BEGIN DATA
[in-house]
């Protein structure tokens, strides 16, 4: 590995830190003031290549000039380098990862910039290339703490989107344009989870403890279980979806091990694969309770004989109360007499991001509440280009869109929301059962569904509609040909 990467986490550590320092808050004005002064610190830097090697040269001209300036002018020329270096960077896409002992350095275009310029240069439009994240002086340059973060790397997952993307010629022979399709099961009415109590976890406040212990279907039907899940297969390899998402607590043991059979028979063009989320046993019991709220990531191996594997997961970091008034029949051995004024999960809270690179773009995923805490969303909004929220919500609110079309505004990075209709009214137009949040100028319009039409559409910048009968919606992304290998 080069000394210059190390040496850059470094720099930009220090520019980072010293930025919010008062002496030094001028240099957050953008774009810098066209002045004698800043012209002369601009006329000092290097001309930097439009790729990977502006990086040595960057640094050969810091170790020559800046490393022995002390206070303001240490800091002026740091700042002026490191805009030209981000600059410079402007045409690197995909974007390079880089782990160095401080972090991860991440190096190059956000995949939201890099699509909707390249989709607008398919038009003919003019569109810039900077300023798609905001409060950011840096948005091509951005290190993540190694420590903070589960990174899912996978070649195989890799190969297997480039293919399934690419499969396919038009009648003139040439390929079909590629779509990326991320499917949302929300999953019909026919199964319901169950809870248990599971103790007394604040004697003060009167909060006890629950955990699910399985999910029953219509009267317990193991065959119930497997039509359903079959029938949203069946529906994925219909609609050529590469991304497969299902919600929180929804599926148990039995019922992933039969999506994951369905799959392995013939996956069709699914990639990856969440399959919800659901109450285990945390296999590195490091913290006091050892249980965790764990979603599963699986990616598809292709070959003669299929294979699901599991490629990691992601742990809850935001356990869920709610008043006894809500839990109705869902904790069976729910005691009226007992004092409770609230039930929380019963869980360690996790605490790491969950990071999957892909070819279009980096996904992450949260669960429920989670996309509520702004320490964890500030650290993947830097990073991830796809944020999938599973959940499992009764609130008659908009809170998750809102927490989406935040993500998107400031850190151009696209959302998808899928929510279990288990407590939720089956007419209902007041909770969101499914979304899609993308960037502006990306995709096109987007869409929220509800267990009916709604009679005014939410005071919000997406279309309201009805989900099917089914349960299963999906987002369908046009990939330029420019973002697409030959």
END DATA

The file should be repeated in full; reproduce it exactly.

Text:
[in-house]
């Protein structure tokens, strides 16, 4: 590995830190003031290549000039380098990862910039290339703490989107344009989870403890279980979806091990694969309770004989109360007499991001509440280009869109929301059962569904509609040909 990467986490550590320092808050004005002064610190830097090697040269001209300036002018020329270096960077896409002992350095275009310029240069439009994240002086340059973060790397997952993307010629022979399709099961009415109590976890406040212990279907039907899940297969390899998402607590043991059979028979063009989320046993019991709220990531191996594997997961970091008034029949051995004024999960809270690179773009995923805490969303909004929220919500609110079309505004990075209709009214137009949040100028319009039409559409910048009968919606992304290998 080069000394210059190390040496850059470094720099930009220090520019980072010293930025919010008062002496030094001028240099957050953008774009810098066209002045004698800043012209002369601009006329000092290097001309930097439009790729990977502006990086040595960057640094050969810091170790020559800046490393022995002390206070303001240490800091002026740091700042002026490191805009030209981000600059410079402007045409690197995909974007390079880089782990160095401080972090991860991440190096190059956000995949939201890099699509909707390249989709607008398919038009003919003019569109810039900077300023798609905001409060950011840096948005091509951005290190993540190694420590903070589960990174899912996978070649195989890799190969297997480039293919399934690419499969396919038009009648003139040439390929079909590629779509990326991320499917949302929300999953019909026919199964319901169950809870248990599971103790007394604040004697003060009167909060006890629950955990699910399985999910029953219509009267317990193991065959119930497997039509359903079959029938949203069946529906994925219909609609050529590469991304497969299902919600929180929804599926148990039995019922992933039969999506994951369905799959392995013939996956069709699914990639990856969440399959919800659901109450285990945390296999590195490091913290006091050892249980965790764990979603599963699986990616598809292709070959003669299929294979699901599991490629990691992601742990809850935001356990869920709610008043006894809500839990109705869902904790069976729910005691009226007992004092409770609230039930929380019963869980360690996790605490790491969950990071999957892909070819279009980096996904992450949260669960429920989670996309509520702004320490964890500030650290993947830097990073991830796809944020999938599973959940499992009764609130008659908009809170998750809102927490989406935040993500998107400031850190151009696209959302998808899928929510279990288990407590939720089956007419209902007041909770969101499914979304899609993308960037502006990306995709096109987007869409929220509800267990009916709604009679005014939410005071919000997406279309309201009805989900099917089914349960299963999906987002369908046009990939330029420019973002697409030959």